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Friday, October 22, 2021

$150,000-a-year job that doesn’t exist yet

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WANTED: An intelligent, motivated individual looking for a cutting-edge new opportunity in the health technology sector, salary $150,000.

Interested? Then stand by for a career hop, because it looks like the only reason you haven’t found your perfect role yet is because it hasn’t been invented.

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Big data doctor” will be one of millions of new jobs to be created over the next 30 years, as businesses transform and technology changes our world, according to a report from cloud accounting software firm MYOB.

This brand-new kind of medical professional will mine rich seams of information recorded over decades, analysing symptoms, lifestyle and genetic makeup to diagnose our health problems with tremendous accuracy.

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Data gathering will create other roles in the future jobs market, too. Wearable tech will become embeddable and monitor our complete biological profile. Not only will our fitness and exercise output be recorded, as with a FitBit, but sugar levels, heart rate and what we’ve consumed will be instantly accessible.

“At work, a lot more will be monitored about you,” MYOB’s chief technology officer Simon Raik-Allen told news.com.au

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“Finding your optimum working pattern will be someone’s job. There’s a lot of room for personal productivity management. That’s already starting to grow, but it will be holistic.”

So not only will you have a personal trainer, you’ll have a “productivity counsellor”, helping you compete for work and maximise your output, and your boss will have another, looking at employees’ habits, health and focus, making sure the office is operating at peak efficiency.

If you think this makes us sound a bit like robots, that’s probably because you’re getting old. “We’re talking about people who’ve not yet been born,” says Simon. “They’ll grow up in a very different world to us.”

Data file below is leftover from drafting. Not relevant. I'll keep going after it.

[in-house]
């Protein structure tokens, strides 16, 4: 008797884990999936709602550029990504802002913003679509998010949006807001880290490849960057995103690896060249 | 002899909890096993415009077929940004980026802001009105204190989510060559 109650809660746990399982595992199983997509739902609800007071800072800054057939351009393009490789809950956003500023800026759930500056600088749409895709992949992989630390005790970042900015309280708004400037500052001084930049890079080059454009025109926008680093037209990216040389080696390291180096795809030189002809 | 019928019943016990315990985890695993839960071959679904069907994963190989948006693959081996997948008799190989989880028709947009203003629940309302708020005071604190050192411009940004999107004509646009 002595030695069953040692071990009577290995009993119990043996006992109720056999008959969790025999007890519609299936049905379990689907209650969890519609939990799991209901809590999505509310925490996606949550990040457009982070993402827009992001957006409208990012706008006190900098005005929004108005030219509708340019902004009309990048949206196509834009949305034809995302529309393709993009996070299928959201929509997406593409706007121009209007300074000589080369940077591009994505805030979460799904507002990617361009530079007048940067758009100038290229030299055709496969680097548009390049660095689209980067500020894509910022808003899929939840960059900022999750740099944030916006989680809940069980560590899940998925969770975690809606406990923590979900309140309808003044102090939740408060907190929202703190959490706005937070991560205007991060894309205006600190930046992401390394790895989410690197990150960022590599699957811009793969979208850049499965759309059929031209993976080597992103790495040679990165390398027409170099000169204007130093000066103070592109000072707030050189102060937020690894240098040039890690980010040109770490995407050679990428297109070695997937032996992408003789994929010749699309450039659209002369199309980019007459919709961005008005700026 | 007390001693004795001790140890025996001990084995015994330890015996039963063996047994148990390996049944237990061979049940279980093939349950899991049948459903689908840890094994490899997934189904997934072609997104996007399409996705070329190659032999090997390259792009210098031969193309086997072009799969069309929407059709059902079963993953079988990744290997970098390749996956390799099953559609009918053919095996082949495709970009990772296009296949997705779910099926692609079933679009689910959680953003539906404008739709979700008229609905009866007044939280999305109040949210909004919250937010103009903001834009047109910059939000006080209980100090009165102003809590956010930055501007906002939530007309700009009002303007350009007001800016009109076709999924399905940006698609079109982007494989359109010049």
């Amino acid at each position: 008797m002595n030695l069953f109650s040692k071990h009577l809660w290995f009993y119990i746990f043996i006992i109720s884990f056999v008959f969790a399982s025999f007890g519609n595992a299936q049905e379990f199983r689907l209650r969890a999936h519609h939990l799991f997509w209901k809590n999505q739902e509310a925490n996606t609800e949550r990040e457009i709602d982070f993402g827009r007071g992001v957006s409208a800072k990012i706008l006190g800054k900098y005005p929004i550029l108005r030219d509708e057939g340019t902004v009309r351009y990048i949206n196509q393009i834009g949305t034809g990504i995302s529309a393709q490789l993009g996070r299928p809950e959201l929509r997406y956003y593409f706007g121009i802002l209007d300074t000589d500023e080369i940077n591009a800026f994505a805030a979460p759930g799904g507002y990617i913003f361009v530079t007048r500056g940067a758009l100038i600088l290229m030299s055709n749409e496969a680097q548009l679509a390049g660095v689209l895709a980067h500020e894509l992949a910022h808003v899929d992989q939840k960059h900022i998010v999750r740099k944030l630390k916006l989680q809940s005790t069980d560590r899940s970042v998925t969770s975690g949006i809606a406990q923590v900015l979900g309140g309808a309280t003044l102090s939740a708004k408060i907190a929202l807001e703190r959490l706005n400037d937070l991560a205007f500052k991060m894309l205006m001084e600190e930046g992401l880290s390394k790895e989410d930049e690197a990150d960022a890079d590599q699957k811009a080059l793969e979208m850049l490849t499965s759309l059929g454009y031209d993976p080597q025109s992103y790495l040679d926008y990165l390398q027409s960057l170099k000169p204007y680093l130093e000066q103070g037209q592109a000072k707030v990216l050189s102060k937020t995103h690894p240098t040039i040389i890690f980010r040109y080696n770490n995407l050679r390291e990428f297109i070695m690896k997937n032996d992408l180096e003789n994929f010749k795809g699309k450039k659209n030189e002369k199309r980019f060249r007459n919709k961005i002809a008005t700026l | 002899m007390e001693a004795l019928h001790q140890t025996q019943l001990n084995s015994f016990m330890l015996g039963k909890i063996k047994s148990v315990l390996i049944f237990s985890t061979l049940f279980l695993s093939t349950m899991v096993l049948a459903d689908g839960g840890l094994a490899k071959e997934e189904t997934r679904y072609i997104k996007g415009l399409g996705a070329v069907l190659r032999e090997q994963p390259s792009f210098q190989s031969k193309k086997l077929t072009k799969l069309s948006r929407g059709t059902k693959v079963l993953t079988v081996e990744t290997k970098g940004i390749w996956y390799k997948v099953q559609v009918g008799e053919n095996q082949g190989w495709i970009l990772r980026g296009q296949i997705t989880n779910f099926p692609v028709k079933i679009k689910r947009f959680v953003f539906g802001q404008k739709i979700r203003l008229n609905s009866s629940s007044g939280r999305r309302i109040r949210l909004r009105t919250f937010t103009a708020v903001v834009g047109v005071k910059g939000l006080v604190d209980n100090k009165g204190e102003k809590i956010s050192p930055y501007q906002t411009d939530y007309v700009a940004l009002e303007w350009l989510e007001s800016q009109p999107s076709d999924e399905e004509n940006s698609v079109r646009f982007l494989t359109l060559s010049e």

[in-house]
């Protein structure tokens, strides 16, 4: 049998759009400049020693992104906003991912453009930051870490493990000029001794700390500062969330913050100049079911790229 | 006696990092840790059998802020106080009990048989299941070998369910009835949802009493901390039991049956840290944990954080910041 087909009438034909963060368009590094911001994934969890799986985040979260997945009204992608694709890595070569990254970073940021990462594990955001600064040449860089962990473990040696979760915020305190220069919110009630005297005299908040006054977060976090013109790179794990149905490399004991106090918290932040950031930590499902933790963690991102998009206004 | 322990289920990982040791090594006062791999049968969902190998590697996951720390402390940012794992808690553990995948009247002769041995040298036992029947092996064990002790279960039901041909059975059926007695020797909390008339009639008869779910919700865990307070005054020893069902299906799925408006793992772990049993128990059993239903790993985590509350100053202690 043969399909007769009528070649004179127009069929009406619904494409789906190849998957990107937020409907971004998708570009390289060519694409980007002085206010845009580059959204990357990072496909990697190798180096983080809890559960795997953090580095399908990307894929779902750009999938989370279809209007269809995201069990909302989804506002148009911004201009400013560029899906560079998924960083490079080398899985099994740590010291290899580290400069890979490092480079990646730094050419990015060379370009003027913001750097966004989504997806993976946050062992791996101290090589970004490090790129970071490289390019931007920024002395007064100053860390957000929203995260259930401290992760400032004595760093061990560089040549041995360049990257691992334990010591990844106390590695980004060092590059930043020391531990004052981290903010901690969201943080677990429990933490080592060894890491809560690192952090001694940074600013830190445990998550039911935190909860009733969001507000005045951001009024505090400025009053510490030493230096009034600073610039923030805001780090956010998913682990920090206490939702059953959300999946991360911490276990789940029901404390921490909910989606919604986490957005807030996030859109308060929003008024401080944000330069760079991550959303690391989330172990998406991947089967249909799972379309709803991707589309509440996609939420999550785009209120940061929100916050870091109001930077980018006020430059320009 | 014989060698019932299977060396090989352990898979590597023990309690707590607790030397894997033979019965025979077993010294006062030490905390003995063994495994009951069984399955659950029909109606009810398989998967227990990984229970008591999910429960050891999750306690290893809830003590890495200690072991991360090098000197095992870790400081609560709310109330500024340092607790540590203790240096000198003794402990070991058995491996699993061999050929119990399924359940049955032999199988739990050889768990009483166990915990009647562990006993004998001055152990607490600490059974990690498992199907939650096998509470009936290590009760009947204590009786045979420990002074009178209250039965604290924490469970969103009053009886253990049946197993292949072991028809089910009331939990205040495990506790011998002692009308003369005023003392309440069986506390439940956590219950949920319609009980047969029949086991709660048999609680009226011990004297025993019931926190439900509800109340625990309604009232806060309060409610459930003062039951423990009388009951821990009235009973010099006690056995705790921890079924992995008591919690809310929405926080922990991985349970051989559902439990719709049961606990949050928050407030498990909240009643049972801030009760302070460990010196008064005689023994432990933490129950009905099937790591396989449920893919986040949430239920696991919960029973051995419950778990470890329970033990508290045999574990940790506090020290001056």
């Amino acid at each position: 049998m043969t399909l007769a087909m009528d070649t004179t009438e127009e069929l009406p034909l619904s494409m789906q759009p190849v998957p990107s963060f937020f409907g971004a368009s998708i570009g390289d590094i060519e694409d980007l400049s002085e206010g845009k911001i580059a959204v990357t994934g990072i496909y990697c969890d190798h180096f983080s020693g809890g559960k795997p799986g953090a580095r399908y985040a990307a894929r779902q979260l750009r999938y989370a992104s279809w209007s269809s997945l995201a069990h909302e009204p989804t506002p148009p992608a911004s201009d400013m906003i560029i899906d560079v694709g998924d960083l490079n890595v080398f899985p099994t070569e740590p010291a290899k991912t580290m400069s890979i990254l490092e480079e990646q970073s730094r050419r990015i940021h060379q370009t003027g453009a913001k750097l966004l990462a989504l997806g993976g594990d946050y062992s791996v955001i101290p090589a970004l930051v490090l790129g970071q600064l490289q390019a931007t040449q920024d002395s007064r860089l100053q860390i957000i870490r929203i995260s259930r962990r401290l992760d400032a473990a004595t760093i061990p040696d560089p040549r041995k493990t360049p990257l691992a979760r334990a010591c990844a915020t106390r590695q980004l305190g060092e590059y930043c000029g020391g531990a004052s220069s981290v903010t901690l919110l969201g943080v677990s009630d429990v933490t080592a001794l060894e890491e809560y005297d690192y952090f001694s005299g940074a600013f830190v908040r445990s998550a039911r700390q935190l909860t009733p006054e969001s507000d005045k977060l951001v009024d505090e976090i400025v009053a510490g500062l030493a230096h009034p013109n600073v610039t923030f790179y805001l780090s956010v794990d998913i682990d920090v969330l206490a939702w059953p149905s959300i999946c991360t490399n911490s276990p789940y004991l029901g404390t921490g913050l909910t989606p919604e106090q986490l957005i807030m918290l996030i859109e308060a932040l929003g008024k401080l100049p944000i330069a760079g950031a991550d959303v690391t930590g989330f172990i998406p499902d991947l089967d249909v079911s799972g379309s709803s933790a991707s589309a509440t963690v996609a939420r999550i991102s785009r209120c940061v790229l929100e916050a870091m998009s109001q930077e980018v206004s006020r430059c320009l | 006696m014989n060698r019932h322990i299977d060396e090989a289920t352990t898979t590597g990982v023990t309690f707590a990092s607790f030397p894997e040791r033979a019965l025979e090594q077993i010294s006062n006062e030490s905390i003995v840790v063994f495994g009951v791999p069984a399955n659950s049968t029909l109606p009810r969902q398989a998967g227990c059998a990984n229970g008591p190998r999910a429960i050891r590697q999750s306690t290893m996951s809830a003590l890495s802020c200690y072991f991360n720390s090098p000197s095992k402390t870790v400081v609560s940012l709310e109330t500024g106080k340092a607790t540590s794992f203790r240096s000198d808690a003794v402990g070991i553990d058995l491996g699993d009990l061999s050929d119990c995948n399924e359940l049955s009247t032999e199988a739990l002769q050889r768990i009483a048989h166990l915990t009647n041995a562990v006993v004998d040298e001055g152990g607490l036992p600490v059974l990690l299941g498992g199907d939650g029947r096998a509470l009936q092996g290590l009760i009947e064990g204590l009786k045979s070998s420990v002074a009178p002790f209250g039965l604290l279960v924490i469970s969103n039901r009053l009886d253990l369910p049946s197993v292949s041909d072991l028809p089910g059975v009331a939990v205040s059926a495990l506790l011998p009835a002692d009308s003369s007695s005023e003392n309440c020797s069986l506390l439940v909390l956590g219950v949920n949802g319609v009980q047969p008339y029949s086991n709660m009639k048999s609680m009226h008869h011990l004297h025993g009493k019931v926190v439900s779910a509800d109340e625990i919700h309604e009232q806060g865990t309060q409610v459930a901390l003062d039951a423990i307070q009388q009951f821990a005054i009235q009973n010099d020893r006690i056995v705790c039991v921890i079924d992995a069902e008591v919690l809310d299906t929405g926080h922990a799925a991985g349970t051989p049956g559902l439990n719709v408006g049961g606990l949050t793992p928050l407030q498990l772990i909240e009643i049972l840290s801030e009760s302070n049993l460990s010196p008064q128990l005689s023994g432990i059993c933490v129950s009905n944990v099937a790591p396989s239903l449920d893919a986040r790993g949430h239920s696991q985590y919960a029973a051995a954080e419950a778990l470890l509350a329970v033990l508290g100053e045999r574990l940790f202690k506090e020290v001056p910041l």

In fact, the robots will have completely different managers, who will run their virtual armies from the kind of large computer screens seen in Minority Report, dragging resources from project to project and analysing where they could best be deployed.

“Once we have thousands of bots, we’ll need co-ordinators,” explains Simon. “There’ll be bots in call centres driving everything; they’ll be monitoring social media sentiment; coordinating interactions between businesses and social media; putting out events; looking at news and checking weather.”

A “bot lobbyist”, roughly the equivalent of a PR manager, will oversee these bot-controlled social media accounts to support a client’s marketing campaigns.

As robots take over many manufacturing roles, with everything we consume spat out by 3D printers, the role of people will be more creative.

“Mass production will become tacky, and with landfill running out it will be expensive to throw things away,” says Simon. “People will want unique things, combining the artistic and the personal.”

Just as we still value someone in a record store telling us what’s cool, we’ll have trend arbiters to help us locate shared experiences. It’s far more satisfying to talk about a show everyone watched last night than be watching a different series to everyone else on your Apple TV.

“The facts are the facts, but facts are boring,” says Simon. “The interpretation, opinion and analysis are what’s interesting.”

We’ll develop our own personal brands, and we’ll all be entrepreneurs, with people buying into our lives. Recently, a man in the US sold 50 per cent of his life in bitcoins, and gained a committee of investors, who went as far as stopping his wedding and forcing his fiancee to buy a stake of him so they could marry.

That could become the norm. People might fund your studies and then get a cut of your salary. It’s a shift that requires a “crowdfunding specialist”, who will manage, promote and curate the many ideas pitched by fundraisers.

All the transactions will take place in microcurrencies such as bitcoin, with a “future currency speculator” sitting alongside economists to analyse this virtual market. New models of finance and resulting new ecosystems will create a plethora of opportunities we still can’t fathom.

Automation is about to bring fundamental changes to our working world and every aspect of our lives.

If you still can’t decide what to do with your life, watch this space.

FOUR KEY PREDICTIONS FROM THE REPORT

1. Retail stores won’t sell goods, they will sell experiences: stores will become showrooms, which emphasise the unique attributes of the product. Rather than buying on the spot, the item will be delivered within 24 hours, possibly by drone.

2. The evolution of ‘business deal houses’ will allow people to book and meet other companies via hologram, in environments conducive to making deals between humans far more effective.

3. The service industry job market will be affected, with a significant number of jobs lost to AI, including telemarketers, auditors, bank tellers, travel agents, retail salespersons, technical writers, real estate agents, and word processors

4. Alternative business opportunities are likely to flourish, in the arts, culture, sports and caring professions.

Online Source

The Indian Telegraph Sydney Australia

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